The best way to know the self is feeling oneself at the moments of reckoning. The feeling of being alone, just with your senses, may lead you to think more consciously. More and more of such moments may sensitize ‘you towards you’, towards others. We become regular with introspection and retrospection. We get ‘the’ gradual connect to the higher self we may name Spirituality or God or just a Humane Conscious. We tend to get a rhythm again in life. We need to learn the art of being lonely in crowd while being part of the crowd. A multitude of loneliness in mosaic of relations! One needs to feel it severally, with conscience, before making it a way of life. One needs to live several such lonely moments. One needs to live severallyalone.

Sunday 15 February 2015


I watched the 1978 Holocaust mini-series again today.

I read and reread and watch and re-watch the Holocaust literature, documentaries and movies, whenever I get time. Yes, watching those images is excruciatingly painful, but is a must (and should be must for every adult).

And it coincided with a brilliant article on the Holocaust I chanced upon while doing some random scrolling down of my Facebook feed.

Obviously, it had to be brilliant, extensive, in-depth and engaging like a one-sit reading, as it was a The New Yorker piece.

‘The Last Trial: A Great-grandmother, Auschwitz and the Arc ofJustice’, an article spread over 6000 words, written by Elizabeth Kolbert, a staff writer with The New Yorker, traces the German legal process on the Holocaust through notable criminal trials, her discovery of messages by her great-grandmother from Berlin to her grandfather in the United States and her decision to join Stolpersteine, a public art project by German artist Gunter Demnig to memorialize the Holocaust victims.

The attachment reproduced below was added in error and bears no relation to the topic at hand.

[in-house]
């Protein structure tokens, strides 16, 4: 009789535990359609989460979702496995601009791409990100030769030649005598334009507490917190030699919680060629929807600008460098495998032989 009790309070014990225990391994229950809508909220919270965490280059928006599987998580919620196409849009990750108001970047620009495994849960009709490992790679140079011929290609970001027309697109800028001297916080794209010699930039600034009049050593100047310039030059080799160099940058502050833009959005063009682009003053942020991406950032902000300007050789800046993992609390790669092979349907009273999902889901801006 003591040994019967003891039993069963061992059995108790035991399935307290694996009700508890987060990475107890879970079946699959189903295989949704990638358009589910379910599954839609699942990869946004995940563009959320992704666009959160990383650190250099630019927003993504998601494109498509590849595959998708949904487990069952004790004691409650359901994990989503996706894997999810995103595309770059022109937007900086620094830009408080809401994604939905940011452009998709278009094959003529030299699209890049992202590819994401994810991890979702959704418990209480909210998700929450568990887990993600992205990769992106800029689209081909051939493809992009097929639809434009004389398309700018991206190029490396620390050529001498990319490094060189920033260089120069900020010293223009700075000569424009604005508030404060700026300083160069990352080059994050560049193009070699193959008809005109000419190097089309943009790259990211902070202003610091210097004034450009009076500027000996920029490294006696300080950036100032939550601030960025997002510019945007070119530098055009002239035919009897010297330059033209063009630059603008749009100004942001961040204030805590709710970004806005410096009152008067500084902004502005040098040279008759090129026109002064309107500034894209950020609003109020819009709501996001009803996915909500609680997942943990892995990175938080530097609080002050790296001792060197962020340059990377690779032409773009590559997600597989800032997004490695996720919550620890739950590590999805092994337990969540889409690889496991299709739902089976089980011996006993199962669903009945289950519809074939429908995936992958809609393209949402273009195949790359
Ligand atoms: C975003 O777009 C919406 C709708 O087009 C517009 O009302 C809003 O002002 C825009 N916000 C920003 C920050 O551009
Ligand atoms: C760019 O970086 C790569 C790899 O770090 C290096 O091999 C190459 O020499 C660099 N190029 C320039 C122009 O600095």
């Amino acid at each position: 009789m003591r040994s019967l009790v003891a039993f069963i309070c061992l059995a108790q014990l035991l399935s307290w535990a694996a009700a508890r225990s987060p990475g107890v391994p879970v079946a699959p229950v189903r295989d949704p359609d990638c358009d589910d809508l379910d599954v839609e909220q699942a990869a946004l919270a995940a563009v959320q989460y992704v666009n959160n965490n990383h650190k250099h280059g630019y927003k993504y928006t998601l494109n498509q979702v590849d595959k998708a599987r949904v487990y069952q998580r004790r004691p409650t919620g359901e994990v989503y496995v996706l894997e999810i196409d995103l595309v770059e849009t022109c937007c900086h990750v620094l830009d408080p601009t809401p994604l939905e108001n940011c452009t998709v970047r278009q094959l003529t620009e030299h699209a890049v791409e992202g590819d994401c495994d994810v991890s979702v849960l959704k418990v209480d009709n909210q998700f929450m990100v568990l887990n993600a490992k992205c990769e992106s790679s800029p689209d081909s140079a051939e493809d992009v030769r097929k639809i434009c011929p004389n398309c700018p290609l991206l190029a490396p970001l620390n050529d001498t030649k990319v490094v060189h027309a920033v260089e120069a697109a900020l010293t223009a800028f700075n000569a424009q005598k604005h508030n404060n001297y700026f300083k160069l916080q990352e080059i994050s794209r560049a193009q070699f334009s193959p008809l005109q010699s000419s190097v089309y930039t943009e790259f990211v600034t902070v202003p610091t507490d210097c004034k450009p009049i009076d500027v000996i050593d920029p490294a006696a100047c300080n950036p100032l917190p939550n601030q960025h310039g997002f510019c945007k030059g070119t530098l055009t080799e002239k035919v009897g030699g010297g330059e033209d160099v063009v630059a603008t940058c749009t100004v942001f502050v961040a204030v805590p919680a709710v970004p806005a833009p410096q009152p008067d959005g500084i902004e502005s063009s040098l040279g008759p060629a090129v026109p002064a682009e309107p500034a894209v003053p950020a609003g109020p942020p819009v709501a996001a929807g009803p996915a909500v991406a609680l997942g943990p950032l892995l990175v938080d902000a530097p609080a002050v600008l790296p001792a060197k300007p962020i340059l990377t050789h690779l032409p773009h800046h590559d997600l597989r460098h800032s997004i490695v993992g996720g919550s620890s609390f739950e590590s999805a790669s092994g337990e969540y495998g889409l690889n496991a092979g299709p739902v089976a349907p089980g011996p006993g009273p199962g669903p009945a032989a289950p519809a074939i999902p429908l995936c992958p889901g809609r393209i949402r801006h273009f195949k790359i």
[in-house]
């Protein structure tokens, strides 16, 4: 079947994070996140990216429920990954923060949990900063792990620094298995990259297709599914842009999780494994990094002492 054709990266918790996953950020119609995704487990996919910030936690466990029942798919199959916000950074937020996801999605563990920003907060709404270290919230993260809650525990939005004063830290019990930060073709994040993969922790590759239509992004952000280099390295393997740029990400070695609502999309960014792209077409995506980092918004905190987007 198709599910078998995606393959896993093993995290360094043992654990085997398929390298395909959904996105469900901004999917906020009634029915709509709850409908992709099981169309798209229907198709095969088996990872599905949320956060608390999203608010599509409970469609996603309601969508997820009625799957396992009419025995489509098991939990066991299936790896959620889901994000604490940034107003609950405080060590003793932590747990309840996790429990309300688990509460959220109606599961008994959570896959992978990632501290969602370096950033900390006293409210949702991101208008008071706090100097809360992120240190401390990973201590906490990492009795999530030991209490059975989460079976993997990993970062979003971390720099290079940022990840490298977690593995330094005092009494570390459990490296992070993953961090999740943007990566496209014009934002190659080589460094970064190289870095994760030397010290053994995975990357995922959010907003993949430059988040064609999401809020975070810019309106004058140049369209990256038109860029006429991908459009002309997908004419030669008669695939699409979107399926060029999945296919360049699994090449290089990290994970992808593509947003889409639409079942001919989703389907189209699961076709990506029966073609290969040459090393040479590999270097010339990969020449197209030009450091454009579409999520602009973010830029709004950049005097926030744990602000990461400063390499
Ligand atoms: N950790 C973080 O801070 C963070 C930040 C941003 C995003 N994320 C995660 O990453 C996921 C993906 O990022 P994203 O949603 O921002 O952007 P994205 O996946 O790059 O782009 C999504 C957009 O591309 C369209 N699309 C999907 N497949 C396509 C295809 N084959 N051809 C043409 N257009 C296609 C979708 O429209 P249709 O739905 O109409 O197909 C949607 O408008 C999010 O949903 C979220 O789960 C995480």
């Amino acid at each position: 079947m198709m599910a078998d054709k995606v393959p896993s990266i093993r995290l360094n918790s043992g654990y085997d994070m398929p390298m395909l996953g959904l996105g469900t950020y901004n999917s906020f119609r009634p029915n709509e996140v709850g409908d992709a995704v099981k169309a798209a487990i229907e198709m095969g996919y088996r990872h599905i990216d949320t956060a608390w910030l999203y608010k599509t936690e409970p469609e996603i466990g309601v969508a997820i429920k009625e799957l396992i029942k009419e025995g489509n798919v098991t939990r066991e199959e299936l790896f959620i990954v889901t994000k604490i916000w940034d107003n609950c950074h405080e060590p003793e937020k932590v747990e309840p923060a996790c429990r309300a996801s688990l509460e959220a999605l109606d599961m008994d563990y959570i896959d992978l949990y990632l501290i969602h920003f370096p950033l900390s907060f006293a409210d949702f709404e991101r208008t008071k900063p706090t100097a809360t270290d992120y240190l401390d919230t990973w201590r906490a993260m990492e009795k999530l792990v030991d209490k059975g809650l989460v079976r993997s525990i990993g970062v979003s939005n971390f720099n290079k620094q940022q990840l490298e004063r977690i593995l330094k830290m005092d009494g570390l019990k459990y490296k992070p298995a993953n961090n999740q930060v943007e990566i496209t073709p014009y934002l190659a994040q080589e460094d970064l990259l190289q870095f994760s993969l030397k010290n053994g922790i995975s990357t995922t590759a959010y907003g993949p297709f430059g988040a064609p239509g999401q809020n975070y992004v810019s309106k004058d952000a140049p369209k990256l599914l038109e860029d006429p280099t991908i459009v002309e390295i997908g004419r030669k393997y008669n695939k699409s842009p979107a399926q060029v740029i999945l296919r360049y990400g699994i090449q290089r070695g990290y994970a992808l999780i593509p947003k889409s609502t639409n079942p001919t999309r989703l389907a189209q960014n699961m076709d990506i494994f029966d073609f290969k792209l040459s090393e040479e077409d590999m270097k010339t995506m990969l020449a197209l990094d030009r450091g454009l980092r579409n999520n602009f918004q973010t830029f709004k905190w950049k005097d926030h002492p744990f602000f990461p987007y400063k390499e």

A Stolpersteine has details of a Holocaust victim on a brass plaque fixed on a concrete block. It is fixed at the last known address of a person before he/she was deported to a death camp and the project has spread well beyond Germany to other European countries with generations perished in the Nazi gas chambers.

Through these events, Elizabeth Kolbert weaves an engaging analysis of the German attitude on trying Nazi war criminals legally.

She begins with Oskar Groning, a former SS member, known as ‘the bookkeeper of Auschwitz’, who doubled up as a guard. Now 94, Groning is set to face trial in April for ‘being an accessory to murder of 300,000 people’ and explores the changing German attitude on Nazi atrocities, from a generation that took little interest in prosecuting those responsible for running the extermination camps and instead found legal ways to safeguard them, to the generation now that has put Oskar Groning on trial, after decades of settled public life.  

Hundreds of thousands were involved in running some 300 concentration camps of Adolf Hitler, camps that did overtime to double as extermination camps, to achieve the ‘Final Solution’, of annihilating Jews. And just a handful of them were seriously tried for their crimes, the crimes for which there cannot be any forgiveness.

This article a must-read for everyone who cares for what happened in Germany and German occupied territories seven decades ago and what followed after it.

Thanks Elizabeth Kolbert. 

©/IPR: Santosh Chaubey -